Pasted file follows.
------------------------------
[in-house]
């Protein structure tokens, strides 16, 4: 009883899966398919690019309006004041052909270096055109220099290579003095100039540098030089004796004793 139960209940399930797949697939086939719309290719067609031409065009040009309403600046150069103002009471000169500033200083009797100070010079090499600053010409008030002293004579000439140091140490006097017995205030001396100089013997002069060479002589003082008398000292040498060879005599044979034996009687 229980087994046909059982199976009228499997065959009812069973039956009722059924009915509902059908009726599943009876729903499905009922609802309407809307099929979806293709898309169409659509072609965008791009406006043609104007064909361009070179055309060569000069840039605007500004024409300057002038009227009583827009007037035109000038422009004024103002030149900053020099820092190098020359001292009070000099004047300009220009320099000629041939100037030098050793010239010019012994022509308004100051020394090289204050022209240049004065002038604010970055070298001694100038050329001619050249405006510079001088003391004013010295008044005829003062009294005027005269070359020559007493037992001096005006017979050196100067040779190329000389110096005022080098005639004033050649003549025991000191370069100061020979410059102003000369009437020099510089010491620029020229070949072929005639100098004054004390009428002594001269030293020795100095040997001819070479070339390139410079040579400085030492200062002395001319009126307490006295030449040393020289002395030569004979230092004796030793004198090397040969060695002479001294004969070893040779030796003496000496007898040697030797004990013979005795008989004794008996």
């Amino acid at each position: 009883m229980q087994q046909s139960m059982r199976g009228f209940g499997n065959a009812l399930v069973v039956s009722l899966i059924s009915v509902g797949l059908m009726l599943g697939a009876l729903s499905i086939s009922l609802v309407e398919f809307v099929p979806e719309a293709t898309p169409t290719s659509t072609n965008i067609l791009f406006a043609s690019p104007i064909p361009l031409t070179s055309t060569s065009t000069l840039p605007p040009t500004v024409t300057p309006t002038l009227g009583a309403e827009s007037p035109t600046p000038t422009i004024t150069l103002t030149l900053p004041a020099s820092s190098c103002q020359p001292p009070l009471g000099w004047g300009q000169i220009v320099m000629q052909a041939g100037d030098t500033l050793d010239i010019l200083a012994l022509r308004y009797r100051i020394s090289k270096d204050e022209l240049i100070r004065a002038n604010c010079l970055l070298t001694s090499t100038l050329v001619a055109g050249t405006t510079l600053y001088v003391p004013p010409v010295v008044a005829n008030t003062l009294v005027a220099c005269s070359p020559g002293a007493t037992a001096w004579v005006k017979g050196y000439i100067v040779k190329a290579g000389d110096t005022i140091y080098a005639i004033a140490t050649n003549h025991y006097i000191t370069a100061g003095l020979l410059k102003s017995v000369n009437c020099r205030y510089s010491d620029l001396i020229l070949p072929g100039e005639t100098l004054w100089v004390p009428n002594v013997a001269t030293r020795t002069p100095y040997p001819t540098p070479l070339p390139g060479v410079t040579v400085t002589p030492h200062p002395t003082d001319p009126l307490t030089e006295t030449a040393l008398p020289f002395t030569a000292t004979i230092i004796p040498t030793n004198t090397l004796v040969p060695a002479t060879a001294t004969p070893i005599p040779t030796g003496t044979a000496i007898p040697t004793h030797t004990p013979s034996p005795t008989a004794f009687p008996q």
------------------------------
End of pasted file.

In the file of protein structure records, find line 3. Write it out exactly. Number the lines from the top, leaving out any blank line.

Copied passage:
């Amino acid at each position: 009883m229980q087994q046909s139960m059982r199976g009228f209940g499997n065959a009812l399930v069973v039956s009722l899966i059924s009915v509902g797949l059908m009726l599943g697939a009876l729903s499905i086939s009922l609802v309407e398919f809307v099929p979806e719309a293709t898309p169409t290719s659509t072609n965008i067609l791009f406006a043609s690019p104007i064909p361009l031409t070179s055309t060569s065009t000069l840039p605007p040009t500004v024409t300057p309006t002038l009227g009583a309403e827009s007037p035109t600046p000038t422009i004024t150069l103002t030149l900053p004041a020099s820092s190098c103002q020359p001292p009070l009471g000099w004047g300009q000169i220009v320099m000629q052909a041939g100037d030098t500033l050793d010239i010019l200083a012994l022509r308004y009797r100051i020394s090289k270096d204050e022209l240049i100070r004065a002038n604010c010079l970055l070298t001694s090499t100038l050329v001619a055109g050249t405006t510079l600053y001088v003391p004013p010409v010295v008044a005829n008030t003062l009294v005027a220099c005269s070359p020559g002293a007493t037992a001096w004579v005006k017979g050196y000439i100067v040779k190329a290579g000389d110096t005022i140091y080098a005639i004033a140490t050649n003549h025991y006097i000191t370069a100061g003095l020979l410059k102003s017995v000369n009437c020099r205030y510089s010491d620029l001396i020229l070949p072929g100039e005639t100098l004054w100089v004390p009428n002594v013997a001269t030293r020795t002069p100095y040997p001819t540098p070479l070339p390139g060479v410079t040579v400085t002589p030492h200062p002395t003082d001319p009126l307490t030089e006295t030449a040393l008398p020289f002395t030569a000292t004979i230092i004796p040498t030793n004198t090397l004796v040969p060695a002479t060879a001294t004969p070893i005599p040779t030796g003496t044979a000496i007898p040697t004793h030797t004990p013979s034996p005795t008989a004794f009687p008996q």